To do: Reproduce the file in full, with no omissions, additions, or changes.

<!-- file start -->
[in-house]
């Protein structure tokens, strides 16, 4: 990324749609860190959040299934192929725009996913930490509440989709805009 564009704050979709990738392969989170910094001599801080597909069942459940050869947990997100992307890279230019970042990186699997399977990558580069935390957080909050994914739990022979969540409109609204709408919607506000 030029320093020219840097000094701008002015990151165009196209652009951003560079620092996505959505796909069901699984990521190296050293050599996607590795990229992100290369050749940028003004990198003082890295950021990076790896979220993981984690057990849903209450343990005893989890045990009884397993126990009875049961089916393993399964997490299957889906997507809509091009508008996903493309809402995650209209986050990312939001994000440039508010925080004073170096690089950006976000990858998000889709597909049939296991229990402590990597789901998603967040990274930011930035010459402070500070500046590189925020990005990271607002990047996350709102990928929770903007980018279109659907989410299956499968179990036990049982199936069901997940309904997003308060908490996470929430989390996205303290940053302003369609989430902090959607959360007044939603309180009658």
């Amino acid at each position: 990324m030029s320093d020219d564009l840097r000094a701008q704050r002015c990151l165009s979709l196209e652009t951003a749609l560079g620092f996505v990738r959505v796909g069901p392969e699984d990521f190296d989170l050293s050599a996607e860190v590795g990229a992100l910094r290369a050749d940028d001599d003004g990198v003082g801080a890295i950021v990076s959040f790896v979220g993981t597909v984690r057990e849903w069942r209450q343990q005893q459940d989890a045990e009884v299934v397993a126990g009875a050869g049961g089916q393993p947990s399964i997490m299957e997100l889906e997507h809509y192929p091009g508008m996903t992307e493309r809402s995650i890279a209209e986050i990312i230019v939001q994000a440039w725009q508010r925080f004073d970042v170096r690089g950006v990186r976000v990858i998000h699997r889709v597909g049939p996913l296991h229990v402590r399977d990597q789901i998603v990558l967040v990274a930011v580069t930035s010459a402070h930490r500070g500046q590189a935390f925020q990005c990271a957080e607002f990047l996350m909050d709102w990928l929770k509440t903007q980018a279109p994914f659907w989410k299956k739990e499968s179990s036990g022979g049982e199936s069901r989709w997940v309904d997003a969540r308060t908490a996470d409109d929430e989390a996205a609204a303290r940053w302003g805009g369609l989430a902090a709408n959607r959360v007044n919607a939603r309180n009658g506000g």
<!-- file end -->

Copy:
[in-house]
């Protein structure tokens, strides 16, 4: 990324749609860190959040299934192929725009996913930490509440989709805009 564009704050979709990738392969989170910094001599801080597909069942459940050869947990997100992307890279230019970042990186699997399977990558580069935390957080909050994914739990022979969540409109609204709408919607506000 030029320093020219840097000094701008002015990151165009196209652009951003560079620092996505959505796909069901699984990521190296050293050599996607590795990229992100290369050749940028003004990198003082890295950021990076790896979220993981984690057990849903209450343990005893989890045990009884397993126990009875049961089916393993399964997490299957889906997507809509091009508008996903493309809402995650209209986050990312939001994000440039508010925080004073170096690089950006976000990858998000889709597909049939296991229990402590990597789901998603967040990274930011930035010459402070500070500046590189925020990005990271607002990047996350709102990928929770903007980018279109659907989410299956499968179990036990049982199936069901997940309904997003308060908490996470929430989390996205303290940053302003369609989430902090959607959360007044939603309180009658």
């Amino acid at each position: 990324m030029s320093d020219d564009l840097r000094a701008q704050r002015c990151l165009s979709l196209e652009t951003a749609l560079g620092f996505v990738r959505v796909g069901p392969e699984d990521f190296d989170l050293s050599a996607e860190v590795g990229a992100l910094r290369a050749d940028d001599d003004g990198v003082g801080a890295i950021v990076s959040f790896v979220g993981t597909v984690r057990e849903w069942r209450q343990q005893q459940d989890a045990e009884v299934v397993a126990g009875a050869g049961g089916q393993p947990s399964i997490m299957e997100l889906e997507h809509y192929p091009g508008m996903t992307e493309r809402s995650i890279a209209e986050i990312i230019v939001q994000a440039w725009q508010r925080f004073d970042v170096r690089g950006v990186r976000v990858i998000h699997r889709v597909g049939p996913l296991h229990v402590r399977d990597q789901i998603v990558l967040v990274a930011v580069t930035s010459a402070h930490r500070g500046q590189a935390f925020q990005c990271a957080e607002f990047l996350m909050d709102w990928l929770k509440t903007q980018a279109p994914f659907w989410k299956k739990e499968s179990s036990g022979g049982e199936s069901r989709w997940v309904d997003a969540r308060t908490a996470d409109d929430e989390a996205a609204a303290r940053w302003g805009g369609l989430a902090a709408n959607r959360v007044n919607a939603r309180n009658g506000g």